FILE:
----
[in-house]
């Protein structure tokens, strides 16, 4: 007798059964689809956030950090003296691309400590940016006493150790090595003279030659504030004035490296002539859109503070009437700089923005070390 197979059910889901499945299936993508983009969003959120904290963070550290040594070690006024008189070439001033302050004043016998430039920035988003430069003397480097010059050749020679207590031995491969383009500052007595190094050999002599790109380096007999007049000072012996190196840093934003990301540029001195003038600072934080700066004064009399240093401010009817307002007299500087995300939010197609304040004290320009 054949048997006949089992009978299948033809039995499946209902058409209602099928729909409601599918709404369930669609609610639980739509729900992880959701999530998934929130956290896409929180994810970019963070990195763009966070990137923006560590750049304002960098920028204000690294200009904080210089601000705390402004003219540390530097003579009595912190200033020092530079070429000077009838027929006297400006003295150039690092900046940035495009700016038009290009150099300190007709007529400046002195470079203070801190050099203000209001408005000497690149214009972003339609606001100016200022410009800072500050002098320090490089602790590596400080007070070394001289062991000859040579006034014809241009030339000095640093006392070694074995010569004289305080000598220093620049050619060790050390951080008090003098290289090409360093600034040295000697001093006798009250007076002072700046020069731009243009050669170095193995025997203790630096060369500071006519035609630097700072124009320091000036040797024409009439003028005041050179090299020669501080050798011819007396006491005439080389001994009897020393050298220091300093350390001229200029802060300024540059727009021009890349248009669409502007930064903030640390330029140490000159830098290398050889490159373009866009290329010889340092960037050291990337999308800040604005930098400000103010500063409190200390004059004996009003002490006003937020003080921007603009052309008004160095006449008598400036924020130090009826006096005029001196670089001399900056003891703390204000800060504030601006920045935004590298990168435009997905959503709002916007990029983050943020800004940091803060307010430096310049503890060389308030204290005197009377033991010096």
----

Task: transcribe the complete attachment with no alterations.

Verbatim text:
[in-house]
């Protein structure tokens, strides 16, 4: 007798059964689809956030950090003296691309400590940016006493150790090595003279030659504030004035490296002539859109503070009437700089923005070390 197979059910889901499945299936993508983009969003959120904290963070550290040594070690006024008189070439001033302050004043016998430039920035988003430069003397480097010059050749020679207590031995491969383009500052007595190094050999002599790109380096007999007049000072012996190196840093934003990301540029001195003038600072934080700066004064009399240093401010009817307002007299500087995300939010197609304040004290320009 054949048997006949089992009978299948033809039995499946209902058409209602099928729909409601599918709404369930669609609610639980739509729900992880959701999530998934929130956290896409929180994810970019963070990195763009966070990137923006560590750049304002960098920028204000690294200009904080210089601000705390402004003219540390530097003579009595912190200033020092530079070429000077009838027929006297400006003295150039690092900046940035495009700016038009290009150099300190007709007529400046002195470079203070801190050099203000209001408005000497690149214009972003339609606001100016200022410009800072500050002098320090490089602790590596400080007070070394001289062991000859040579006034014809241009030339000095640093006392070694074995010569004289305080000598220093620049050619060790050390951080008090003098290289090409360093600034040295000697001093006798009250007076002072700046020069731009243009050669170095193995025997203790630096060369500071006519035609630097700072124009320091000036040797024409009439003028005041050179090299020669501080050798011819007396006491005439080389001994009897020393050298220091300093350390001229200029802060300024540059727009021009890349248009669409502007930064903030640390330029140490000159830098290398050889490159373009866009290329010889340092960037050291990337999308800040604005930098400000103010500063409190200390004059004996009003002490006003937020003080921007603009052309008004160095006449008598400036924020130090009826006096005029001196670089001399900056003891703390204000800060504030601006920045935004590298990168435009997905959503709002916007990029983050943020800004940091803060307010430096310049503890060389308030204290005197009377033991010096």